Browsed by
Tag: linux

OpenSSH | Password-less remote login with private/public keys

OpenSSH | Password-less remote login with private/public keys

When accessing remote servers, you often do not want to type out your password ever time.  In order to avoid this you need to set up public and private keys.  These keys will authenticate you and will allow you to login to remote server with out the need to type in your password.

To get started, on your local machine run ssh-keygen command.  This command will generate your public and private key files.  It will first ask you for the location of where you want to save the key.  It will give you a default file name of ~/.ssh/id_rsa and this is the default file name that the ssh program will look at for a private key if none are specified as a command line argument.  Unless you only have one server to connect to, change this name to something else but keep the file inside of your ~/.ssh directory.  I usually choose the file name to be the name of the remote server.  So, for example if I am going to be creating keys for foo.com, I would start off by doing the following:

It will then ask you for a passphrase, just press enter and and then when it asks for the same passphrase again just press enter again.

It will then display some information on the screen and return you to your command prompt.

Now, if you look inside your ~/.ssh file you will see your public and private key, your public key ends in .pub.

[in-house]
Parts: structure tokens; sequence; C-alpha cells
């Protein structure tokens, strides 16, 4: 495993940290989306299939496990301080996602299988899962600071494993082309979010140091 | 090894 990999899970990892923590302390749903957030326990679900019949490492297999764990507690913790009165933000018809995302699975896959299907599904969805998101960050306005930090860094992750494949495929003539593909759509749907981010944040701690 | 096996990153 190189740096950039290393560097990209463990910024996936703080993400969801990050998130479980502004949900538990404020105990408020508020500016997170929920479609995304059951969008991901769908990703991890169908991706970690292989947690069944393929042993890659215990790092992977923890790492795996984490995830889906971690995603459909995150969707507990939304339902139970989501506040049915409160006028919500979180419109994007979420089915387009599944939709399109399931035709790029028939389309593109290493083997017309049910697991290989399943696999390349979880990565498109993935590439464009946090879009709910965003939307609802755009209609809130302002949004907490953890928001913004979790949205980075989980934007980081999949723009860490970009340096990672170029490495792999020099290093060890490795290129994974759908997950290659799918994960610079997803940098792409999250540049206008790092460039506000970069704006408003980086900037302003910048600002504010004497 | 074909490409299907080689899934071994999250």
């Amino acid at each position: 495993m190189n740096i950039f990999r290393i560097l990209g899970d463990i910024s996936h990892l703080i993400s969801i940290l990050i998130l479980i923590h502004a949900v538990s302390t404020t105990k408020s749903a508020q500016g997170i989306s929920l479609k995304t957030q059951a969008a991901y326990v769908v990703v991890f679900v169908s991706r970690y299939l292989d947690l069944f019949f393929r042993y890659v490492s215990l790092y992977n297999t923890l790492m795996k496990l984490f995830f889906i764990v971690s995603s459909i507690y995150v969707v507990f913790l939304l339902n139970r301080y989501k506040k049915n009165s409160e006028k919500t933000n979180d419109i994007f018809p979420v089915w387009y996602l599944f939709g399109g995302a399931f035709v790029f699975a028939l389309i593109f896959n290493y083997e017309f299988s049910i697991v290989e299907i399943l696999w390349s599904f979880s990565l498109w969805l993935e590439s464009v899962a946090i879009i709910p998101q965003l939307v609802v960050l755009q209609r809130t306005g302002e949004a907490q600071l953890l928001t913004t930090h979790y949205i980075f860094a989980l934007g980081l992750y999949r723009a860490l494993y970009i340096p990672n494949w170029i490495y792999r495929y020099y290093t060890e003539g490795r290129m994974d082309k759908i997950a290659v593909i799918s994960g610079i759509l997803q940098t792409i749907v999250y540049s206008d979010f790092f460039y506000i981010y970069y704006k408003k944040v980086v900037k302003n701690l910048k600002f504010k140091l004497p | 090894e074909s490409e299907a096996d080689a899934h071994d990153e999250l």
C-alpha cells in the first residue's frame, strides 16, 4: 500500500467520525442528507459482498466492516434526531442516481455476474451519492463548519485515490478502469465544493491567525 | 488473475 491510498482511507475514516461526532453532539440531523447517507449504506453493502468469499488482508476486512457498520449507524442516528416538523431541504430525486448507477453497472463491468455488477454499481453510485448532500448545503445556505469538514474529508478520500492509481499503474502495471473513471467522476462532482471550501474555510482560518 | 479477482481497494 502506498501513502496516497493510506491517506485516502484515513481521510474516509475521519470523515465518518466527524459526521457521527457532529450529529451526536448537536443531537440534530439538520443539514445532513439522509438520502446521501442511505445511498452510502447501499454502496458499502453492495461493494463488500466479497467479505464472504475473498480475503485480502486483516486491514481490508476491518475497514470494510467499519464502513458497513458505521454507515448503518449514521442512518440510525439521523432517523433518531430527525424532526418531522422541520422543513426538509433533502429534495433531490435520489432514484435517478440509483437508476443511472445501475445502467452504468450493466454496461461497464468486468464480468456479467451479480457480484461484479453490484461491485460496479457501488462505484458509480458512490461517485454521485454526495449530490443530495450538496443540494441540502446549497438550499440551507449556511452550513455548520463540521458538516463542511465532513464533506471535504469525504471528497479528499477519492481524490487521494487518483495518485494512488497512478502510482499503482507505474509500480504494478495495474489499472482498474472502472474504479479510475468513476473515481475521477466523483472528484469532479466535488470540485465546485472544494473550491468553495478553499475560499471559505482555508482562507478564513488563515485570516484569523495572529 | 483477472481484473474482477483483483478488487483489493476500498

Notice how the permissions on the files are set.  The private key foo is only readable and writable by you, however everyone can read your public key.

The next step is to transfer your public key to the remote sever, so for this example we want to transfer ~/.ssh/foo.pub to the foo.com remote server.

I simply use the scp command giving it the location of my local file and then the user@hostname:path.

In order for the remote server to know which keys are allowed, the public keys need to be placed in the file ~/.ssh/authorized_keys2, to do this we can run ssh and then give it a remote command to run.

The above command tells the ssh command to first login to the remote server and then cat out our public key and append it to the authorized_keys2 file.

After this, we should be all set. If you run into any issues with the authorized_keys2 file, check its permissions and  make sure that its only readable and writable by you and no one else.

Finally, to login to the server we run the same ssh command as before but we pass it out private key as a command line argument.

This can be made even simpler by creating a ~/.ssh/config file and specifying a server alias with a associated identity file (private key).  Take a look at my previous post to read about how to do that.

OpenSSH | custom configuration

OpenSSH | custom configuration

Every time you log into a server, you must specify your username and password.  If the server has a long hostname, this can be frustrating to type multiple times if you are logging into a server on multiple different windows.  In order to speed up this process, OpenSSH allows you to have a configuration script that you can set up to apply aliases to your login information.

For example, this is how the user foo could login to the server bar.com on the command line using ssh by typing everything out.

Instead of typing this out every time you can create a config file inside your .ssh directory in your home directory that will hold all of this information and give you a alias to use instead.